These Lemko institutions, however. are not connected with the so-called vertical structure of culture. The vertical structure is a closed system devised and administered from above, just like health service, for instance. Here everything has its place, hierarchy, budget, work plans, and posts of employment. Everything is foreseen, grasped, and then realized and summed up in reports. This system can successfully tolerate superficial activity and can support it even for an extended period of time, just so long as that activity is properly categorized. But it cannot incorporate into its structure a phenomenon which is not sufficiently named and classified. And, looking at the museum in Zyndranowa and the Lemko cultural movement in general, neither can be classified in official terms.
This is because the Lemkos are not officially recognized as a separate national minority, but are included with the Ukrainian nation. For various reasons, which I will not write about here, this situation does not suit many Lemkos, since they feel strongly about their separateness both from the Ukrainians as well as the Poles. Although the Ukrainian Socio-Cultural Society (USKT) active in Poland takes into account the cultural needs of the Lemkos (in accordance with its statute), a situation has arisen in which the Lemkos do not enjoy all the conditions necessary for their development within the framework of that society - simply put, Lemkos do not feel completely at home there. I do not intend to write at length on Lemko-Ukrainian relations in Poland, especially since they have taken on different shades during the last forty years: nevertheless, it is a fact that many Lemko activists have remained outside the Ukrainian Socio-Cultural Society. Therefore, the museum in Zyndranowa, operating independently of the Society, is - officially speaking - not a museum of a national minority.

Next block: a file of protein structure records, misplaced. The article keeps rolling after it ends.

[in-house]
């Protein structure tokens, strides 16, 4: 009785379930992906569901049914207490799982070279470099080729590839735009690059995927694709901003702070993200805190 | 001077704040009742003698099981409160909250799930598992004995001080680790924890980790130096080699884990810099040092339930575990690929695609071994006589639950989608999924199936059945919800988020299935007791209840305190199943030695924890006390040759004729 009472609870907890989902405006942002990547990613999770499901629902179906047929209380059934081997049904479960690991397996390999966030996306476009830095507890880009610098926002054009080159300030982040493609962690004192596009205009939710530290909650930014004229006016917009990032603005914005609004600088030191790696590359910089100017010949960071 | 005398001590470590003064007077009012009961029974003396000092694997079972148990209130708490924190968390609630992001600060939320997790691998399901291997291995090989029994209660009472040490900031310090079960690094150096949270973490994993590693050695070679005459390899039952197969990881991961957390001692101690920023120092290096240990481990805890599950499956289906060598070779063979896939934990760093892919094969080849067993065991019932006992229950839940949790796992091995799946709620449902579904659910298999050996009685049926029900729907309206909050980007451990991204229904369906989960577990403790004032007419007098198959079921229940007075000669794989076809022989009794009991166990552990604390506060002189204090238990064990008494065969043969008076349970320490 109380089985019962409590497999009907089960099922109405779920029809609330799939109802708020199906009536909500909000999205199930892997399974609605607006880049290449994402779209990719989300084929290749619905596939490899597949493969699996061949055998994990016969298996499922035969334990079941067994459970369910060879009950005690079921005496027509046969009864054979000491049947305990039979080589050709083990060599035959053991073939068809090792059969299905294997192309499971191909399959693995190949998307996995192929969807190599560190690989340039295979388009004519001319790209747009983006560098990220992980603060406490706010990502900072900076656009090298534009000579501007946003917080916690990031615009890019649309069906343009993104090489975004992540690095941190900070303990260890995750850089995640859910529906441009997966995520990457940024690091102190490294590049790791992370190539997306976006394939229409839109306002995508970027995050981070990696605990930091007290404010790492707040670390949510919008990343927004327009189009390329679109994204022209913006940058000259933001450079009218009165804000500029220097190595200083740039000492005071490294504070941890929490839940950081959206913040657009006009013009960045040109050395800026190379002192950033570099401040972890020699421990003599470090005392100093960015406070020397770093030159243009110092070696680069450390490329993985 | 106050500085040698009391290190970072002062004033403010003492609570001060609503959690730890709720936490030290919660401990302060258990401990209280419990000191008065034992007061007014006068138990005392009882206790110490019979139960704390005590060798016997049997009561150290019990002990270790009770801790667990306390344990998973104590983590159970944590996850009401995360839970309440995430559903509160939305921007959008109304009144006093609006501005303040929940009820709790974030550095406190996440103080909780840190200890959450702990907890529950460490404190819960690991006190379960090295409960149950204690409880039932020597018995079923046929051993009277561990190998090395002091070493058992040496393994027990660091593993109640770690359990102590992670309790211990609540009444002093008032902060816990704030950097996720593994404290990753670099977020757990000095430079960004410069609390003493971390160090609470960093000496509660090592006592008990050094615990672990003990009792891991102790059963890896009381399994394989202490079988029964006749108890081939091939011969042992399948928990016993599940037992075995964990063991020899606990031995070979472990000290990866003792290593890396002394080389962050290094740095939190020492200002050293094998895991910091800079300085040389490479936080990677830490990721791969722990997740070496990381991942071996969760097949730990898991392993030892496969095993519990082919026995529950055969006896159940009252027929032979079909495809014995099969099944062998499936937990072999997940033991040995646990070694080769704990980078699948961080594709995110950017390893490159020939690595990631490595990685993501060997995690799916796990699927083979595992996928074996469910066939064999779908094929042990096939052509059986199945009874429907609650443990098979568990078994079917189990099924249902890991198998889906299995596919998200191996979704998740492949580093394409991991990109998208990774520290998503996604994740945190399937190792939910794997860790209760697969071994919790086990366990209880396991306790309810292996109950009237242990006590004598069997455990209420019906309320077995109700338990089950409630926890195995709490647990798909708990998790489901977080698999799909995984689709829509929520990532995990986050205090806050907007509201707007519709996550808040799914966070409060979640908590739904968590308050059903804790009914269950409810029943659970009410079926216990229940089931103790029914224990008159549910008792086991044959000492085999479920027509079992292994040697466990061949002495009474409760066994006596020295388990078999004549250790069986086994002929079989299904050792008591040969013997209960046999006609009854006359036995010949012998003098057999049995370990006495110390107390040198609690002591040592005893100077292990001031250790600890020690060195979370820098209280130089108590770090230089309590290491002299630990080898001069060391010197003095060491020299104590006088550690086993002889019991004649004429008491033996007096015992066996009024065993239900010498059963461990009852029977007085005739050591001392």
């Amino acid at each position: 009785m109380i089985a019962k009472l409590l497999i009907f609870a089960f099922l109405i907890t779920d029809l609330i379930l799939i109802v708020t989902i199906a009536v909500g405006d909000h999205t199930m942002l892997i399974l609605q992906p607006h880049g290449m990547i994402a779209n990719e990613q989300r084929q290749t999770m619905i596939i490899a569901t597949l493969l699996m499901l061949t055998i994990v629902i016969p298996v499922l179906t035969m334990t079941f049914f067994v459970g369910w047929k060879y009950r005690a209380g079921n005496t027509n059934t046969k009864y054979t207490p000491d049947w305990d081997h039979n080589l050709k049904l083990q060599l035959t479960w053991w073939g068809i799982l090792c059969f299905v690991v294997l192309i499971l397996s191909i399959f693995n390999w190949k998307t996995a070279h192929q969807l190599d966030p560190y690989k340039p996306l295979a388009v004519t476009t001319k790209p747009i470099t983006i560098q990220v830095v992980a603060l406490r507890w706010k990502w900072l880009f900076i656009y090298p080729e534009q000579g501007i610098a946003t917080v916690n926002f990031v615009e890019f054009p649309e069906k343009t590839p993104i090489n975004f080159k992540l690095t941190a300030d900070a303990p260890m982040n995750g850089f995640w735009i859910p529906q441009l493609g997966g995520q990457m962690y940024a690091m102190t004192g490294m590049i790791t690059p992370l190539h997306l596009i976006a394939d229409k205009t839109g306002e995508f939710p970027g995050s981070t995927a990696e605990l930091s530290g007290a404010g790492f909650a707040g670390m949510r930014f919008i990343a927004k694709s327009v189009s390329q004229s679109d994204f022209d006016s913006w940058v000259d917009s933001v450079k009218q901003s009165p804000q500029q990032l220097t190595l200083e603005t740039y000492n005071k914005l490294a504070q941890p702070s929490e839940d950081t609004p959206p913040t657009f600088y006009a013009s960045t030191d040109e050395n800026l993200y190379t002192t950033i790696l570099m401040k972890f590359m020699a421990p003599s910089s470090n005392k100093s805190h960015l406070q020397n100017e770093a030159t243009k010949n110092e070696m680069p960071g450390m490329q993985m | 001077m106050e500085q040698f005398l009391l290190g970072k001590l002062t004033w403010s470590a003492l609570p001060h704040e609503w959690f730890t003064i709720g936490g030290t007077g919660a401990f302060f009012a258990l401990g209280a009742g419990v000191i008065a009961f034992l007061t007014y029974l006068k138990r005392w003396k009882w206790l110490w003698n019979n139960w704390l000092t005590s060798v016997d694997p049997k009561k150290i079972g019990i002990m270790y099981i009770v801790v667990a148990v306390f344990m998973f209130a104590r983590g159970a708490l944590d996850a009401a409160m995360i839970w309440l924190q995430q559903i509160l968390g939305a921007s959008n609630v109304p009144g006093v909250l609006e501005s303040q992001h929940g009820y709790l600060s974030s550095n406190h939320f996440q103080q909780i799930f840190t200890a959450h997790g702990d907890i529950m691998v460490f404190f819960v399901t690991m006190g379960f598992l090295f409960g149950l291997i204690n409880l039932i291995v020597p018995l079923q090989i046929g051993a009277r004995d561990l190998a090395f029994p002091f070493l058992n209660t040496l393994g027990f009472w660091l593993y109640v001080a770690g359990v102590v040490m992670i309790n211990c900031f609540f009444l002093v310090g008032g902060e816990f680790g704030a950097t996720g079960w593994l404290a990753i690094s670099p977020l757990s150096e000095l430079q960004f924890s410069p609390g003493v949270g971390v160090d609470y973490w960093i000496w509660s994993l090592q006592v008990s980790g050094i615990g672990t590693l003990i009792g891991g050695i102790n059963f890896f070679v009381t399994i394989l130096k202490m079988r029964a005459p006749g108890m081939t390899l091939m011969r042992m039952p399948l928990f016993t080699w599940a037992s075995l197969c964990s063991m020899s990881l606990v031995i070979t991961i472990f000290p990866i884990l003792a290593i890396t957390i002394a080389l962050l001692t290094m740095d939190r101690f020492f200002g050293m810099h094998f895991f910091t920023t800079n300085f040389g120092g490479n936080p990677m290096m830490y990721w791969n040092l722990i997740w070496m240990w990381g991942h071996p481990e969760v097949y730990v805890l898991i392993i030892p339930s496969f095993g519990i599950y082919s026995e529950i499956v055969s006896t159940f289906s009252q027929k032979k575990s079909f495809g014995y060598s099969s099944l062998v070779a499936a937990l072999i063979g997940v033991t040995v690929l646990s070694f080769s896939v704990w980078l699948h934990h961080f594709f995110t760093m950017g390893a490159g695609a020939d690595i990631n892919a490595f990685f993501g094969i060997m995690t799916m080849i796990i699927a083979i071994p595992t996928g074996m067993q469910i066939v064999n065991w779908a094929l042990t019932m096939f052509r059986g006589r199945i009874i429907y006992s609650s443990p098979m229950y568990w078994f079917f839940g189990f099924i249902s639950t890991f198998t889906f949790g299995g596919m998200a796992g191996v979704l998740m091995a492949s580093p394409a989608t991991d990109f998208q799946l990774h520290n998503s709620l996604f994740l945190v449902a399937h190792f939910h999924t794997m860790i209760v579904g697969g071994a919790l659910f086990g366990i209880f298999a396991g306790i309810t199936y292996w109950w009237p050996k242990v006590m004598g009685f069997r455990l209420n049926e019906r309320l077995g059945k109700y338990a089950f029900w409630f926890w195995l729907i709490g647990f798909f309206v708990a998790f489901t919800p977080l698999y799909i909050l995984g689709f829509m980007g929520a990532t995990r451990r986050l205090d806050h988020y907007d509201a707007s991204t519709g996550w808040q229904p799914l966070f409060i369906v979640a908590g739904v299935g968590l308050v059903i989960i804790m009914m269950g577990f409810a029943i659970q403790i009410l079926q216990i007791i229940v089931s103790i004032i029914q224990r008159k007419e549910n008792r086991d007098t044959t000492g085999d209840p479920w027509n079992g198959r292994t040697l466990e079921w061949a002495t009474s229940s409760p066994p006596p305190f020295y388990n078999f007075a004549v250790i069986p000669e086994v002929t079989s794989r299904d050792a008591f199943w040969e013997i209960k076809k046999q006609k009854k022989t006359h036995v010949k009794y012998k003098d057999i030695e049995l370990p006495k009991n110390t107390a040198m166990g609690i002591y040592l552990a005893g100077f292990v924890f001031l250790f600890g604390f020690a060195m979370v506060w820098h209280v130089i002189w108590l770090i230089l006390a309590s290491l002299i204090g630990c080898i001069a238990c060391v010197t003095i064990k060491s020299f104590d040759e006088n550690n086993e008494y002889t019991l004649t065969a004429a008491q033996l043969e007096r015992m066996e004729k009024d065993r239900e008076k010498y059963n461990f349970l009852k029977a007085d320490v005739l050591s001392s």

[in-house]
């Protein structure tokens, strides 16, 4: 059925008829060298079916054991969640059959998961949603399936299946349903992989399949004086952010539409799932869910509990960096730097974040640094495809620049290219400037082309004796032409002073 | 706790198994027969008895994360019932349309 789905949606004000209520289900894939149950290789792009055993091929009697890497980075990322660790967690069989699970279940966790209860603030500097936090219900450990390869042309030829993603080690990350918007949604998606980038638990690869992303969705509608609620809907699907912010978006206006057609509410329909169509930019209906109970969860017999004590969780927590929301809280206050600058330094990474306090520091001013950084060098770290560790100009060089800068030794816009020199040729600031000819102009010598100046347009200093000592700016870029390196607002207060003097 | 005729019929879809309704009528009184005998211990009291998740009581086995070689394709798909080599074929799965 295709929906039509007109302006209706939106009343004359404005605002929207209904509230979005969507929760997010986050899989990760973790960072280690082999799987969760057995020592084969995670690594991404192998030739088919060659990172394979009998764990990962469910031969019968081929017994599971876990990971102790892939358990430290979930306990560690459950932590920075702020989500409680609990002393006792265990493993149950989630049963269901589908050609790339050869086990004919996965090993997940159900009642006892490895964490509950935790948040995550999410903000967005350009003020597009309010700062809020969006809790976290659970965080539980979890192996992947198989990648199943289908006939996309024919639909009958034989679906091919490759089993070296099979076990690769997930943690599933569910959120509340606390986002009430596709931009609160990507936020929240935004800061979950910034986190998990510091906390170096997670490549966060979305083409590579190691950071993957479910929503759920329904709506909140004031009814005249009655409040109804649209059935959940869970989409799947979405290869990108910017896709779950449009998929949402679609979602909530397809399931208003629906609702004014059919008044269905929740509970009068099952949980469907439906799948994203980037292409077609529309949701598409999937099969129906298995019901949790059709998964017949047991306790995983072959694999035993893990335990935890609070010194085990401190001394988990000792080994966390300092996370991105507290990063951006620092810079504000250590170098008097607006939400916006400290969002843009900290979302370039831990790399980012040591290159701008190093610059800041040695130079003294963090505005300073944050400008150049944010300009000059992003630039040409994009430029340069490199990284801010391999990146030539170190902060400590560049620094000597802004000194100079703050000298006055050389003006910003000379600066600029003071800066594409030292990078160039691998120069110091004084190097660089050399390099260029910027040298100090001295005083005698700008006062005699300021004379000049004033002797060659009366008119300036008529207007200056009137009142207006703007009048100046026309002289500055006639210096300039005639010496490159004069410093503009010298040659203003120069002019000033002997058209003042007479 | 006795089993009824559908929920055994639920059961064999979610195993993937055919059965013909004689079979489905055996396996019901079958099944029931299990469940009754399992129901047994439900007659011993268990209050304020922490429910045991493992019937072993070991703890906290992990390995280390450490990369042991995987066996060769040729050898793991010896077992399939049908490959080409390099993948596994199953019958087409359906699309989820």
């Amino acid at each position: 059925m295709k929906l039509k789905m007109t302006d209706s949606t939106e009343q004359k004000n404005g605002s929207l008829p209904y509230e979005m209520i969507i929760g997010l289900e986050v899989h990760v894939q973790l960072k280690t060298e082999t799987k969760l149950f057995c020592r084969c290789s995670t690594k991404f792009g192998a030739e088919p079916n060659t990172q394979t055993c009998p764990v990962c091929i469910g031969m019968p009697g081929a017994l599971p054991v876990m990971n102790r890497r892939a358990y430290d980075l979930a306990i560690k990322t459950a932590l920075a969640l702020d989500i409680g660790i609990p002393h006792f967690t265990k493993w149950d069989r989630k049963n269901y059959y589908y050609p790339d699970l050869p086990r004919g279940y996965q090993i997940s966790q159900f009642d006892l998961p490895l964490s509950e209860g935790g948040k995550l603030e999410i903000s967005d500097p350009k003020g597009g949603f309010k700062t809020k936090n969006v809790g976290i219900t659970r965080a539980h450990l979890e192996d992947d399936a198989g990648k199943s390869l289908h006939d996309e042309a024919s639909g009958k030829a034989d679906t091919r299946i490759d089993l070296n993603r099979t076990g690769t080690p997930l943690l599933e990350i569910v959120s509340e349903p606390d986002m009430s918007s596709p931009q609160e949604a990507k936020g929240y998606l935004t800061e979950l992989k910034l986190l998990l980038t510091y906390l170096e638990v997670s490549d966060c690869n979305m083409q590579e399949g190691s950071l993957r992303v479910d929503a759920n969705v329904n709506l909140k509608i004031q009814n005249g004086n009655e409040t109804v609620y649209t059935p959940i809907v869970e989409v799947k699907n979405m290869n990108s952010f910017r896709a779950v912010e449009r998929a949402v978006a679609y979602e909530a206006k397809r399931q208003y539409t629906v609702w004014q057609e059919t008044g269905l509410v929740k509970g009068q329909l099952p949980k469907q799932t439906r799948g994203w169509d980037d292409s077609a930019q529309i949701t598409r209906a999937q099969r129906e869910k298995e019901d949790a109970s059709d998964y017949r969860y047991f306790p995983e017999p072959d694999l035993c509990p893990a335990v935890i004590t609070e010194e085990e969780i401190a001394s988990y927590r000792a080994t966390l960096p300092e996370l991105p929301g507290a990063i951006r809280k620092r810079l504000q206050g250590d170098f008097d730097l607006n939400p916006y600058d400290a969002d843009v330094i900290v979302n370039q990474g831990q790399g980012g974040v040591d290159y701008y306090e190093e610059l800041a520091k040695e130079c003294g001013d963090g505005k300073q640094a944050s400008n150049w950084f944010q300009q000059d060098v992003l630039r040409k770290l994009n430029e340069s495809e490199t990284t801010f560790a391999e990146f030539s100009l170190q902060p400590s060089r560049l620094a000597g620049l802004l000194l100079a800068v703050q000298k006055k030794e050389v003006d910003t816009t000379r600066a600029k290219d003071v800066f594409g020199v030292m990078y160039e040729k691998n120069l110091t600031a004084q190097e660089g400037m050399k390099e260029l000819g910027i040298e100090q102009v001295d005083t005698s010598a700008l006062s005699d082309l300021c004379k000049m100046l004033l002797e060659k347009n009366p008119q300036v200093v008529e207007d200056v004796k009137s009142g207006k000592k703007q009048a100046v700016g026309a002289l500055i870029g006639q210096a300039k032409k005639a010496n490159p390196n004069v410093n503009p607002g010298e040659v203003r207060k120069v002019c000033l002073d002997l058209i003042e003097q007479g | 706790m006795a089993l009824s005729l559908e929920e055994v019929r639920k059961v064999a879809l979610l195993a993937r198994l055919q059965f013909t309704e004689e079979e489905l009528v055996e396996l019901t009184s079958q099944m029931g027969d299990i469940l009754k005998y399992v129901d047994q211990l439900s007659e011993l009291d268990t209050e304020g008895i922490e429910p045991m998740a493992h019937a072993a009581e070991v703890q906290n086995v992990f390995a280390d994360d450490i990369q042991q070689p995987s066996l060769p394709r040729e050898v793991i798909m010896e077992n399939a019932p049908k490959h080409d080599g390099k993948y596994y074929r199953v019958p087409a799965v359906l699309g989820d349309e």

At the same time, it is also not a museum of an ethnographic region, such as Podhale or Orava, since one of the most difficult of Lemko problems is the question of self-definition. Despite their distinct character, Podhalians are Poles, and no one questions this. Some Oravians are Poles at heart. others Slovaks, yet there is no Oravian national problem. On the other hand and for obvious reasons, Lemkos do not consider themselves a part of the Polish nation, whereas belonging to the Ukrainian nation is for them a complicated and often painful issue. Hence it is difficult to treat the Lemko Region exclusively as just another region of Poland. In this sense, the museum in Zyndranowa is not a regional museum, it is something more.
How. then, can this establishment be classified?
When encountering a phenomenon which we do not fully understand and which destroys our established mental patterns, we can approach it in one of the following ways: (1) ignore it and simply not take note of its existence: (2) squeeze it into a compulsory framework, that is. "draw it Into" known established patterns: or (3) attempt to destroy and annihilate it. Fedir Goc, one of the founders and the director of the museum from its beginnings, learned perfectly all three of these ways at his own cost during the sixteen years of the museum's existence. Let us hope that one day he will write down and publish his experiences it will certainly be an extremely interesting document from which we will learn many surprising things.
Continue on to part 2